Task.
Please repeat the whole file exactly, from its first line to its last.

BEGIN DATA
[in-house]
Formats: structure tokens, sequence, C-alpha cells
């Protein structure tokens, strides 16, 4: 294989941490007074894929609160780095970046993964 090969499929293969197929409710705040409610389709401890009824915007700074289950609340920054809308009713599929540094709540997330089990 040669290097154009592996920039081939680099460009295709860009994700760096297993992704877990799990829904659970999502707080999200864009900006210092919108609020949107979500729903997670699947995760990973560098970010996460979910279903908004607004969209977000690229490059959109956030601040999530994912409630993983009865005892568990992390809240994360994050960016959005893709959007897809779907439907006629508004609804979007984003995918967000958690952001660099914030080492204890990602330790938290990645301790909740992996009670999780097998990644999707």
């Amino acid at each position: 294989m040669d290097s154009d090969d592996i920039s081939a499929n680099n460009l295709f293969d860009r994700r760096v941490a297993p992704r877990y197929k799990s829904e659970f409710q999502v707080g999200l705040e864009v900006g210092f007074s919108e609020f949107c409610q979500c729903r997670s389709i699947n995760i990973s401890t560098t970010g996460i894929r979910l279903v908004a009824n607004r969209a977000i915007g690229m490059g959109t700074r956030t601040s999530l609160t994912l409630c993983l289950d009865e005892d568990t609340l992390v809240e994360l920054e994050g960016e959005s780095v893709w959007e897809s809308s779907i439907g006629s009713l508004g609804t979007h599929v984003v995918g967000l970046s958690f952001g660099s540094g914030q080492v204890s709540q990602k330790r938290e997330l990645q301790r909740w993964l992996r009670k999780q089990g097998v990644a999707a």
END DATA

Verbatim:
[in-house]
Formats: structure tokens, sequence, C-alpha cells
């Protein structure tokens, strides 16, 4: 294989941490007074894929609160780095970046993964 090969499929293969197929409710705040409610389709401890009824915007700074289950609340920054809308009713599929540094709540997330089990 040669290097154009592996920039081939680099460009295709860009994700760096297993992704877990799990829904659970999502707080999200864009900006210092919108609020949107979500729903997670699947995760990973560098970010996460979910279903908004607004969209977000690229490059959109956030601040999530994912409630993983009865005892568990992390809240994360994050960016959005893709959007897809779907439907006629508004609804979007984003995918967000958690952001660099914030080492204890990602330790938290990645301790909740992996009670999780097998990644999707």
């Amino acid at each position: 294989m040669d290097s154009d090969d592996i920039s081939a499929n680099n460009l295709f293969d860009r994700r760096v941490a297993p992704r877990y197929k799990s829904e659970f409710q999502v707080g999200l705040e864009v900006g210092f007074s919108e609020f949107c409610q979500c729903r997670s389709i699947n995760i990973s401890t560098t970010g996460i894929r979910l279903v908004a009824n607004r969209a977000i915007g690229m490059g959109t700074r956030t601040s999530l609160t994912l409630c993983l289950d009865e005892d568990t609340l992390v809240e994360l920054e994050g960016e959005s780095v893709w959007e897809s809308s779907i439907g006629s009713l508004g609804t979007h599929v984003v995918g967000l970046s958690f952001g660099s540094g914030q080492v204890s709540q990602k330790r938290e997330l990645q301790r909740w993964l992996r009670k999780q089990g097998v990644a999707a």